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New research by Jae Song, David Price, Fatih Guvenen, and Nicholas Bloom [2] finds strong evidence that Thomas Piketty’s theory [3] of why income inequality in the United States has increased in recent decades is wrong.  (In summary: Piketty argues that the recent increase in income inequality in the U.S. is explained largely by the rise in the pay of corporate executives.  And this rise in pay, according to Piketty, has nothing to do with managers’ productivity and everything to do with the cozy relationship between managers and corporate boards.  Allegedly, managers and board members are clubby friends scratching each other’s well-massaged backs and setting each other’s astronomical salaries.  Content to blame rising executive compensation on American “social norms” that encourage toleration of such payments, Piketty strangely never asks why [4] shareholders continue to invest in corporations that spend their funds so wastefully.  Nor does Piketty even attempt to square his assertion that important managerial decisions are made chiefly for reasons that have nothing to do with productivity with his foundational assertion that the real returns to capital keep rising, and rising fast.  Song, et al., have an answer.)  Here’s the abstract from Song, et al.:

Earnings inequality in the United States has increased rapidly over the last three decades, but little is known about the role of firms in this trend. For example, how much of the rise in earnings inequality can be attributed to rising dispersion between firms in the average wages they pay, and how much is due to rising wage dispersion among workers within firms? Similarly, how did rising inequality affect the wage earnings of different types of workers working for the same employer—men vs. women, young vs. old, new hires vs. senior employees, and so on? To address questions like these, we begin by constructing a matched employer-employee data set for the United States using administrative records. Covering all U.S. firms between 1978 to 2012, we show that virtually all of the rise in earnings dispersion between workers is accounted for by increasing dispersion in average wages paid by the employers of these individuals. In contrast, pay differences within employers have remained virtually unchanged, a finding that is robust across industries, geographical regions, and firm size groups. Furthermore, the wage gap between the most highly paid employees within these firms (CEOs and high level executives) and the average employee has increased only by a small amount, refuting oft-made claims that such widening gaps account for a large fraction of rising inequality in the population.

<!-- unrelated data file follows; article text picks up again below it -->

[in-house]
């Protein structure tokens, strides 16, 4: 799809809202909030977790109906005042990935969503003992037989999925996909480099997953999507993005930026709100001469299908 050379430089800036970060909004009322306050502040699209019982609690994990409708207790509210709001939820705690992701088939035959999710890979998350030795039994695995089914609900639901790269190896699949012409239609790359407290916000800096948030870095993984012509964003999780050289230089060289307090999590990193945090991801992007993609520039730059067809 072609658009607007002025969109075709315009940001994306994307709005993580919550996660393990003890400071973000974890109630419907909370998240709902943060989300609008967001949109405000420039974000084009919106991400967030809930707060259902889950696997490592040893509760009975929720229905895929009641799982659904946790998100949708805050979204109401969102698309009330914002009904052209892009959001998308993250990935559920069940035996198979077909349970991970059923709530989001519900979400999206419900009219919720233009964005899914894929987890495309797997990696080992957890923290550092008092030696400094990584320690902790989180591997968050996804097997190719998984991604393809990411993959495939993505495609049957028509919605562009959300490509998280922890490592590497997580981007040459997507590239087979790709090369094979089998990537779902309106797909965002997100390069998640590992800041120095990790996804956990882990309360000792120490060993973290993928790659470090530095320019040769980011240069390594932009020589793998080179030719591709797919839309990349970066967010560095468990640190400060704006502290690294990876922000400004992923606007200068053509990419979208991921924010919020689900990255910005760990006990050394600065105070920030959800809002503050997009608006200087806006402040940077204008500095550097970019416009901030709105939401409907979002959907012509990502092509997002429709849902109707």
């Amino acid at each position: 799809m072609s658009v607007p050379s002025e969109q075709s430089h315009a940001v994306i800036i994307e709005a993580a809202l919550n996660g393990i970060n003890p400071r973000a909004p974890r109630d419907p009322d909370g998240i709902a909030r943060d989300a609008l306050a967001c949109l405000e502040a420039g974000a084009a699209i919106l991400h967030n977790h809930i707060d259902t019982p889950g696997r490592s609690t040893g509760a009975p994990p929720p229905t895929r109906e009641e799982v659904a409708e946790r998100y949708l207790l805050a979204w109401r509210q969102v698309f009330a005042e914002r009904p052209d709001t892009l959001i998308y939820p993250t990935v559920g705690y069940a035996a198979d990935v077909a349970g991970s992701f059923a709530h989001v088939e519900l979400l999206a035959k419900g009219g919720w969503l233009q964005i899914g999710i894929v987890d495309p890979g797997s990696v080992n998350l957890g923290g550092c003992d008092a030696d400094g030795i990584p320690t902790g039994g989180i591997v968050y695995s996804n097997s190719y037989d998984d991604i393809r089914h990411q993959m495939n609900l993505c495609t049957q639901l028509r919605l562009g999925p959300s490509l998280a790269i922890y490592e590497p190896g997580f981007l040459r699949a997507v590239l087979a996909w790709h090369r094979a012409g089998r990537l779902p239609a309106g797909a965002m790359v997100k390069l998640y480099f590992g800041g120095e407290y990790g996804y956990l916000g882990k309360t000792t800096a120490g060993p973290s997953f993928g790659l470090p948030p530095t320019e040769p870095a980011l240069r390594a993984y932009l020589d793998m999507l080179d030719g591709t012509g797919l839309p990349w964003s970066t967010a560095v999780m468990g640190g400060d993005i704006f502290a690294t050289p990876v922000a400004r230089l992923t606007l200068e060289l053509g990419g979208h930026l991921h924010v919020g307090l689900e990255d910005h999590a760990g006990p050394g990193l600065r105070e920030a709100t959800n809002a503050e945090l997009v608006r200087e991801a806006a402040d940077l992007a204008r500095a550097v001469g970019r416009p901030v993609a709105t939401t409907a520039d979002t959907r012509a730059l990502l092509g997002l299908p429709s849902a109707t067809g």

Speaking of inequality, my colleague Bryan Caplan explores systematically biased beliefs about it [5].

No labor-union cronyism here.  Unh-unh [6].  Who’d a-thunk it?

Officious and absurd overreach by local governments is not as dangerous as is officious and absurd overreach by national governments.  But this fact doesn’t render officious and absurd overreach by local governments any less officious and absurd [7].

George Will again, with his usual insight and eloquence, exposes the dangers of the infantilization of young Americans that is becoming more and more prevalent on college campuses – all, of course, under the banner of “progress. [8]

Jon Murphy isn’t impressed by Bernie Sanders [9].